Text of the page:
Wuthering Heights - Far From The Madding Crowd
Locomotive Music
Symphonic Folk Power Metal
11 songs (61'16")
Release year: 2004
Wuthering Heights, Locomotive Music
Reviewed by Alex
Album of the month

For all of you who care for symphonic power metal and still looking for a New Year’s gift, ask your girlfriends, wives or mothers to buy you the last installment of the Traveler in Time trilogy by not-so-well-known Danish band Wuthering Heights. Far from the Madding Crowd (any relation to Thomas Hardy book?) is going to be a wonderful addition to your collection and a perfect start for 2004. And while you are listening to the album, please, applaud Erik Ravn, songwriter/guitarist/mastermind and now also a bassist, for sticking it out through thick and thin. It is not just the fact he has been hamstrung with the constant line-up changes (after all he is the Wuthering Heights franchise, so other people leaving should not bother him). It is more honing in on the concept and bringing the band evolution to a climax on a third and concluding album that deserves a bow.

I personally loved Within with its folk outdoorsy atmosphere and was glad to see Chris gave it a very high score before I even joined Metalreviews. The debut had everything right, except a slightly thin production and, therefore, lacked punch. I have reviewed To Travel for Evermore on these pages and thought that it was leaning a tad too much in the progressive direction with excellent instrumentalists of Wuthering Heights self-indulging in their art. Without diluting complexity of the delivery Far from the Madding Crowd reintroduced significant folk slant, meshed it with wonderful symphonics and added the sense of overall power through the meaty production by Tommy Hansen (Jailhouse Studios). Two line-up changes of note is Erik Ravn handling the bass all by himself and Nils Patrick Johansson replacing Kristian Andren (old Tad Morose) on vocals. I liked “Krille’s” singing, so I was skeptical at first. The first few phrases on The Road Goes Ever On sounded very boyish, and I thought that this would ruin the experience for me. To rescue it, nowhere else on the record Patrick (Astral Doors, Space Odyssey) reverts to that style. On the opposite, the vocals on Far from the Madding Crowd sound powerful, very Dio like, and Patrick pushes his range constantly.

You will get a good vibe form the first notes of Celtic bagpipe intro of Gather Ye Wild. Perfect for Braveheart, Highlander and Robin Hood movies, it sets an atmosphere. The Road Goes Ever On is a typical perfect opening track for Wuthering Heights. Yet it is more than Hunter in the Dark and The Nevershining Stones of the previous albums. This track incorporates numerous Celtic-Gaelic folk influences with violin and flute melodies, Gary Moore-like riff from Over the Hills and Far Away, Boney M-like melody from Rasputin and incredibly joyous and playful chorus. Boisterous nature of the track needs the galloping rhythm and fast drumming. More songs on the album, Longing for the Woods Part 1, Land of Olden Glory are fast, energetic and full of light.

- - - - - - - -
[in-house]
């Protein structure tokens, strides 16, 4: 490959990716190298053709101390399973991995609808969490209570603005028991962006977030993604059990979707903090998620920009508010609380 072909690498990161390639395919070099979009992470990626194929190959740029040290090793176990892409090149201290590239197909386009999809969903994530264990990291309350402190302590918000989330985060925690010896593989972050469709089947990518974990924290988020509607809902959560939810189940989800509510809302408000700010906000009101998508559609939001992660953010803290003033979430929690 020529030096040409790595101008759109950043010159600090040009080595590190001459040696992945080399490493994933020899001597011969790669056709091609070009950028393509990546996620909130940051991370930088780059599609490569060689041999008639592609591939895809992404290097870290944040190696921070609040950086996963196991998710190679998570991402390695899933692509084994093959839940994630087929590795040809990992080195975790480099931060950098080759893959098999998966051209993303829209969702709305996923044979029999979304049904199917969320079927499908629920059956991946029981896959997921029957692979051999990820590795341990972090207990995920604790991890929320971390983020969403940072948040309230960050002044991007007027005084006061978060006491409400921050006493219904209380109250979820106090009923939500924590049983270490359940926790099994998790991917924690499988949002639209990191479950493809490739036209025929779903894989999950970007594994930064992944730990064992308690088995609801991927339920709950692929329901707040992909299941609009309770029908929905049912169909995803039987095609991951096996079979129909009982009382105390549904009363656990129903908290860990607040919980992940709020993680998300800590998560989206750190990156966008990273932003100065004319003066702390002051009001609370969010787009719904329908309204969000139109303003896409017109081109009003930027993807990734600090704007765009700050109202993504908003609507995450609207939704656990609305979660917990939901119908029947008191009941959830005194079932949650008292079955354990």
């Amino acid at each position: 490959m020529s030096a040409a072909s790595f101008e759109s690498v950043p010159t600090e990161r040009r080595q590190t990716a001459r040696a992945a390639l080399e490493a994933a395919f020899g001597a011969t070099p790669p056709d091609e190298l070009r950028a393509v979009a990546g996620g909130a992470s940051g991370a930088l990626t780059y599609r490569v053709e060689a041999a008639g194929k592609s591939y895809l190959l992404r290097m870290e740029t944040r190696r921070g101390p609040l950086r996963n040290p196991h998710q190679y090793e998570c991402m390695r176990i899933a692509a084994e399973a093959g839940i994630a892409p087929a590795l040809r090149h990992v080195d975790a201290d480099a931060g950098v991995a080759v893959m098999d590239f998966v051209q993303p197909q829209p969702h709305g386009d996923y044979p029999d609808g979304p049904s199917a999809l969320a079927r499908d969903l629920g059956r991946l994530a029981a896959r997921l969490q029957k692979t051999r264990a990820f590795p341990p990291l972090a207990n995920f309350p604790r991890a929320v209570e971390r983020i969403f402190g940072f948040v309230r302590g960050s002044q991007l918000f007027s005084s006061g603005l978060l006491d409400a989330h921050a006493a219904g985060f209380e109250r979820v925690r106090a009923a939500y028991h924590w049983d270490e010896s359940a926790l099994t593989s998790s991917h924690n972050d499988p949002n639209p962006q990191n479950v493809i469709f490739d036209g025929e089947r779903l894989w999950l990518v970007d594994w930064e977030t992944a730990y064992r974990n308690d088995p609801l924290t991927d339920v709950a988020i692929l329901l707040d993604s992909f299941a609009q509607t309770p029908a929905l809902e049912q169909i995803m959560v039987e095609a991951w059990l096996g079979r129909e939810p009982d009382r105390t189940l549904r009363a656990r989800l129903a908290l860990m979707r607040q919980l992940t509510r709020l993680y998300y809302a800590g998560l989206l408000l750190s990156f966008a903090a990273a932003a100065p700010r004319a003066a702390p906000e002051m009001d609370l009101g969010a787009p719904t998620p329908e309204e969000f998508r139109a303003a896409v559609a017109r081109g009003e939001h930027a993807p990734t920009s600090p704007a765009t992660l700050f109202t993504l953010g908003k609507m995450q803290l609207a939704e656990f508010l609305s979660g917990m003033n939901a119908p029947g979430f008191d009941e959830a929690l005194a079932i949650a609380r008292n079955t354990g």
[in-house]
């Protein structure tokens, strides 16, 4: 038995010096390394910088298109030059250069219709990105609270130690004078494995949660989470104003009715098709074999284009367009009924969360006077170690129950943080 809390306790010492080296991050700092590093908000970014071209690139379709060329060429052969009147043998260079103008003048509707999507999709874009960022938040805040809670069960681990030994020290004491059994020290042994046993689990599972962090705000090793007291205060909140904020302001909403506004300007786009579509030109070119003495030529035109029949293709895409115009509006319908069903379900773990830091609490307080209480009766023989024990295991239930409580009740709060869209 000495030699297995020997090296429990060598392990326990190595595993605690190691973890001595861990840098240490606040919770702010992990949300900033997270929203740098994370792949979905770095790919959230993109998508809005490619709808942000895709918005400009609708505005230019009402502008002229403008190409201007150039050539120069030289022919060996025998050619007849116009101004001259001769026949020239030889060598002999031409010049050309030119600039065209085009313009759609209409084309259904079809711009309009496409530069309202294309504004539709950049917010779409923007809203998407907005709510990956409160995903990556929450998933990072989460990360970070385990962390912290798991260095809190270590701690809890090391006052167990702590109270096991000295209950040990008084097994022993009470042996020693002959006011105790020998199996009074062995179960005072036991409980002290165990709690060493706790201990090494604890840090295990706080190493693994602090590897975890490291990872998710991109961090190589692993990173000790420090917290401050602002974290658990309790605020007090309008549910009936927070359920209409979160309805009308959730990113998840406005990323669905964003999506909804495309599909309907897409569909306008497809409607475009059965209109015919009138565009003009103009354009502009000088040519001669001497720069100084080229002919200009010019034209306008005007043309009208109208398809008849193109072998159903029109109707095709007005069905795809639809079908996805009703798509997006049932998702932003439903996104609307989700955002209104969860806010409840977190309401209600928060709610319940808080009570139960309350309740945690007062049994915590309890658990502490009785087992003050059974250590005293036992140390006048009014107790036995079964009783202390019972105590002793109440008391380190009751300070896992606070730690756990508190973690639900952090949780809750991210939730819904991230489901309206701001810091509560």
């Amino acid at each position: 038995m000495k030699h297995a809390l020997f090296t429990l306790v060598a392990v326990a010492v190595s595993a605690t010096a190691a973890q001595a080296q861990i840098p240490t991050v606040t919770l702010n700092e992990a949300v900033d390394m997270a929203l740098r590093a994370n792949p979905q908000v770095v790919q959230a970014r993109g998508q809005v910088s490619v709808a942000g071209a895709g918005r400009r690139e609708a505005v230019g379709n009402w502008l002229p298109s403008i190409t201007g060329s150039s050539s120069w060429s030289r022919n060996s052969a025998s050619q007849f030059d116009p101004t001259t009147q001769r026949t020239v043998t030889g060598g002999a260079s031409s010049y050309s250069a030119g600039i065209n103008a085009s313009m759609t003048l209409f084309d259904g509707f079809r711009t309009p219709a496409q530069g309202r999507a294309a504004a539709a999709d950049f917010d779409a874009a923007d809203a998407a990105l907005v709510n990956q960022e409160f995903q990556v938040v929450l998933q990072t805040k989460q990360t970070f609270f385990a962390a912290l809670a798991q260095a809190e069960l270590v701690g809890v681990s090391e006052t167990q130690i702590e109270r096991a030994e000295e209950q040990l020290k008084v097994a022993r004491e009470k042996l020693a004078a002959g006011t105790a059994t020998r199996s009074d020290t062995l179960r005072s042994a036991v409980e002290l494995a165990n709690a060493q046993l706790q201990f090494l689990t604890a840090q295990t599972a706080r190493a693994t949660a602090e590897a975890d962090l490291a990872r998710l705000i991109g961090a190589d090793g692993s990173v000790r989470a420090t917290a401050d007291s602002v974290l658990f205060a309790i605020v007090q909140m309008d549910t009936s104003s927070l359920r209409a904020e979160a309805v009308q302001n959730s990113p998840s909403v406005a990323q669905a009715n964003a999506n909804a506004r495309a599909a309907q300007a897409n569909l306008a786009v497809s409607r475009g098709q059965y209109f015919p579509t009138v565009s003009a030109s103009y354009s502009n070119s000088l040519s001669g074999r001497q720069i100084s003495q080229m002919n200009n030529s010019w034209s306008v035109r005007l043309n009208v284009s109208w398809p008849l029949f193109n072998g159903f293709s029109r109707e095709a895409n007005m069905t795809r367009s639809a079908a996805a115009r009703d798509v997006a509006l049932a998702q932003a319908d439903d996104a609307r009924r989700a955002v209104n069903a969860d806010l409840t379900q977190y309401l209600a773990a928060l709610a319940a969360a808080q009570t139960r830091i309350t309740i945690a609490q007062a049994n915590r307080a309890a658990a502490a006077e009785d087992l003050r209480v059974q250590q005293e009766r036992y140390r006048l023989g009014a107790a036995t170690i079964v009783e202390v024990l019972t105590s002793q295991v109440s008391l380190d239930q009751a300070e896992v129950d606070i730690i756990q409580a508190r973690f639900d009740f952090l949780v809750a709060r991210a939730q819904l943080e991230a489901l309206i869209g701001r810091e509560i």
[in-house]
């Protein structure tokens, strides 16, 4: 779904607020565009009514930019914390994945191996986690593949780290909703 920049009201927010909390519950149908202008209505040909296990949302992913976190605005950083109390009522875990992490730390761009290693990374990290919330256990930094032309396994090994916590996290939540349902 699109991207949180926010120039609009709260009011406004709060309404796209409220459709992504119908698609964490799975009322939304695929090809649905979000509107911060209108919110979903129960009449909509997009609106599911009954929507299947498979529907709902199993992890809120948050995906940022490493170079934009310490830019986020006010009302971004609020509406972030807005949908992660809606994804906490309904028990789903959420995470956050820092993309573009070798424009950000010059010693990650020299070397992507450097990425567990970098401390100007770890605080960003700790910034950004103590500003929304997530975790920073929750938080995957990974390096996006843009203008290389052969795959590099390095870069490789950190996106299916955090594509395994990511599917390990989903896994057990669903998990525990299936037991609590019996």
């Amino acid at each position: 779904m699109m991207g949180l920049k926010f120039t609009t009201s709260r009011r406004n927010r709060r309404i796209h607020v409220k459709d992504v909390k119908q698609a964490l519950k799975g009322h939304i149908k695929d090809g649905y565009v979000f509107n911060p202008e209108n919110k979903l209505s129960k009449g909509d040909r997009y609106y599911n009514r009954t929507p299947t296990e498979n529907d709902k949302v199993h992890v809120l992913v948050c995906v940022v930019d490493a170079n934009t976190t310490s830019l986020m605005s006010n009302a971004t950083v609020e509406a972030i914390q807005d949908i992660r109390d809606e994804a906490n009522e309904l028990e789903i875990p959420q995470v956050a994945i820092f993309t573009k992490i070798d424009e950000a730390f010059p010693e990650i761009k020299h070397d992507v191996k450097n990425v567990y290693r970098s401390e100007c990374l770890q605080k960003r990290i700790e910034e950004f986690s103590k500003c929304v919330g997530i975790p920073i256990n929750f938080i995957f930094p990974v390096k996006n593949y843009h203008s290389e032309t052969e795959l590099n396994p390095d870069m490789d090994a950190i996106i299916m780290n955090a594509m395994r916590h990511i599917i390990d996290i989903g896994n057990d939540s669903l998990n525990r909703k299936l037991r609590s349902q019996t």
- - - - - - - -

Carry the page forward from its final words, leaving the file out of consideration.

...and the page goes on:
The centerpiece axis is the three-part epic Longing for the Woods. Interesting percussion and use of banjo on Part 1, alternating explosive double bass and progressive dance rhythms on Part 2 and heavier, slightly extensive, Part 3 end up with the chorus you will be humming in your head for weeks.

The whole record does not have a hint of darkness. Songs may get heavier, more riff oriented (Tree, Highlands Winds), but the sense of life triumphant is pervasive. Slower, balladic The Bollard feels like it is coming to us directly from the Scottish Highlands and the motive in Land of Olden Glory is almost dramatic and heroic. The closer Lament for Lorien with harp, cello and violin is a perfect troubadour-bard song which makes Blind Guardian yield a piece of the throne.

On Far from the Madding Crowd Wuthering Heights rarely go on complex winded progressive instrumental runs. Breaks in Tree and Highlands Winds are very reminiscent of Lost Horizon and their approach to melodic non-vocal parts. And in my book any reference to Lost Horizon is a good thing. When Erik Ravn wants to flash his skills all he has to do is point out to the silly titled instrumental Bad Hobbits Die Hard. The track is the modern folksy helicopter chops driven tribute to Ritchie Blackmore’s Fire Dance fireworks in Rainbow.

The blend of symphonic, power, folk and classical music on Far from the Madding Crowd rivals Blind Guardian on Nightfall and supercedes recent Rhapsody, Skylark, Grave Digger or Virgin Steele albums where at least one of the above four elements falls short. Wuthering Heights deserve to stand on top of the genre with this wonderful climactic trilogy conclusion.

Killing Songs :
The Road Goes Ever On, Longing for the Woods Parts 1 & 2, Highland Winds, The Bollard, Bad Hobbits Die Hard
Alex quoted 92 / 100
Other albums by Wuthering Heights that we have reviewed:
Wuthering Heights - Salt reviewed by Kyle and quoted 93 / 100
Wuthering Heights - The Shadow Cabinet reviewed by Alex and quoted 84 / 100
Wuthering Heights - To Travel For Evermore reviewed by Alex and quoted 77 / 100
Wuthering Heights - Within reviewed by Chris and quoted 84 / 100
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